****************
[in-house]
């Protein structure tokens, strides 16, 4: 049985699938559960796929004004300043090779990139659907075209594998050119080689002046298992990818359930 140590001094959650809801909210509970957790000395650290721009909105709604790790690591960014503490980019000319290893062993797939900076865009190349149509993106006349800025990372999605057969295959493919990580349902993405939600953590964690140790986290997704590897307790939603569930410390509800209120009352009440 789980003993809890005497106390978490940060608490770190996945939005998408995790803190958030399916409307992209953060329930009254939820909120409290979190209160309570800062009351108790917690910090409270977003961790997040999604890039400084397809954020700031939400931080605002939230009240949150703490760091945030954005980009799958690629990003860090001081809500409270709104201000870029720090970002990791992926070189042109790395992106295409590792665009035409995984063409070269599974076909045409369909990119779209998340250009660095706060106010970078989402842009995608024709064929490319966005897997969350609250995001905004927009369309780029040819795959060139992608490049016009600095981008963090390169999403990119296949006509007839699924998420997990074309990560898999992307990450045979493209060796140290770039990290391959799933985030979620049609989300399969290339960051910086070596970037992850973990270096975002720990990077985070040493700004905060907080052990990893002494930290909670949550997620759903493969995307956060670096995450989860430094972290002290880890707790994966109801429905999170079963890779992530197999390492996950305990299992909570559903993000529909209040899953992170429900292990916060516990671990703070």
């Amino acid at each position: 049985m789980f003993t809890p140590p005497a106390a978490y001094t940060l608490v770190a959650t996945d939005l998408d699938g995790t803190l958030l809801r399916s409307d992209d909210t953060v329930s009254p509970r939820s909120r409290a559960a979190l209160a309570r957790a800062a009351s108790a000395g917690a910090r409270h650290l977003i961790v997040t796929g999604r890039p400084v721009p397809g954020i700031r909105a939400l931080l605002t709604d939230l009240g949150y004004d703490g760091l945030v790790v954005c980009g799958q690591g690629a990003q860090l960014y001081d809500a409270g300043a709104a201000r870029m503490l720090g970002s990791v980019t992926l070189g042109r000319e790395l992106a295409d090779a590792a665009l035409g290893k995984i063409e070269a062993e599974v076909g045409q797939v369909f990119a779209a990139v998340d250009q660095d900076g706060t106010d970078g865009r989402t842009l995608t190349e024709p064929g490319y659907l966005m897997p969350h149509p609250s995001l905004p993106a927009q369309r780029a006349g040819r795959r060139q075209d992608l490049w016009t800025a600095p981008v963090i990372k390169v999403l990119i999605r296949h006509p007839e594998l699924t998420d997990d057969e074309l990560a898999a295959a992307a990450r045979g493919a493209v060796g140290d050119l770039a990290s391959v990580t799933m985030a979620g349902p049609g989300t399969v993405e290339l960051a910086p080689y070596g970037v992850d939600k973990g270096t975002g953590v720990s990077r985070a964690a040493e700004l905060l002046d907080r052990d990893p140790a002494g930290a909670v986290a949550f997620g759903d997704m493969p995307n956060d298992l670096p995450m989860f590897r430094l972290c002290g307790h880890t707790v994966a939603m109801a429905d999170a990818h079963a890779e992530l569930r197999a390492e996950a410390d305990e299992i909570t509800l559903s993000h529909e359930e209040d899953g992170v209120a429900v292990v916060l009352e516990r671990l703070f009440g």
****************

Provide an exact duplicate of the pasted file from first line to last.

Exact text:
[in-house]
């Protein structure tokens, strides 16, 4: 049985699938559960796929004004300043090779990139659907075209594998050119080689002046298992990818359930 140590001094959650809801909210509970957790000395650290721009909105709604790790690591960014503490980019000319290893062993797939900076865009190349149509993106006349800025990372999605057969295959493919990580349902993405939600953590964690140790986290997704590897307790939603569930410390509800209120009352009440 789980003993809890005497106390978490940060608490770190996945939005998408995790803190958030399916409307992209953060329930009254939820909120409290979190209160309570800062009351108790917690910090409270977003961790997040999604890039400084397809954020700031939400931080605002939230009240949150703490760091945030954005980009799958690629990003860090001081809500409270709104201000870029720090970002990791992926070189042109790395992106295409590792665009035409995984063409070269599974076909045409369909990119779209998340250009660095706060106010970078989402842009995608024709064929490319966005897997969350609250995001905004927009369309780029040819795959060139992608490049016009600095981008963090390169999403990119296949006509007839699924998420997990074309990560898999992307990450045979493209060796140290770039990290391959799933985030979620049609989300399969290339960051910086070596970037992850973990270096975002720990990077985070040493700004905060907080052990990893002494930290909670949550997620759903493969995307956060670096995450989860430094972290002290880890707790994966109801429905999170079963890779992530197999390492996950305990299992909570559903993000529909209040899953992170429900292990916060516990671990703070």
């Amino acid at each position: 049985m789980f003993t809890p140590p005497a106390a978490y001094t940060l608490v770190a959650t996945d939005l998408d699938g995790t803190l958030l809801r399916s409307d992209d909210t953060v329930s009254p509970r939820s909120r409290a559960a979190l209160a309570r957790a800062a009351s108790a000395g917690a910090r409270h650290l977003i961790v997040t796929g999604r890039p400084v721009p397809g954020i700031r909105a939400l931080l605002t709604d939230l009240g949150y004004d703490g760091l945030v790790v954005c980009g799958q690591g690629a990003q860090l960014y001081d809500a409270g300043a709104a201000r870029m503490l720090g970002s990791v980019t992926l070189g042109r000319e790395l992106a295409d090779a590792a665009l035409g290893k995984i063409e070269a062993e599974v076909g045409q797939v369909f990119a779209a990139v998340d250009q660095d900076g706060t106010d970078g865009r989402t842009l995608t190349e024709p064929g490319y659907l966005m897997p969350h149509p609250s995001l905004p993106a927009q369309r780029a006349g040819r795959r060139q075209d992608l490049w016009t800025a600095p981008v963090i990372k390169v999403l990119i999605r296949h006509p007839e594998l699924t998420d997990d057969e074309l990560a898999a295959a992307a990450r045979g493919a493209v060796g140290d050119l770039a990290s391959v990580t799933m985030a979620g349902p049609g989300t399969v993405e290339l960051a910086p080689y070596g970037v992850d939600k973990g270096t975002g953590v720990s990077r985070a964690a040493e700004l905060l002046d907080r052990d990893p140790a002494g930290a909670v986290a949550f997620g759903d997704m493969p995307n956060d298992l670096p995450m989860f590897r430094l972290c002290g307790h880890t707790v994966a939603m109801a429905d999170a990818h079963a890779e992530l569930r197999a390492e996950a410390d305990e299992i909570t509800l559903s993000h529909e359930e209040d899953g992170v209120a429900v292990v916060l009352e516990r671990l703070f009440g």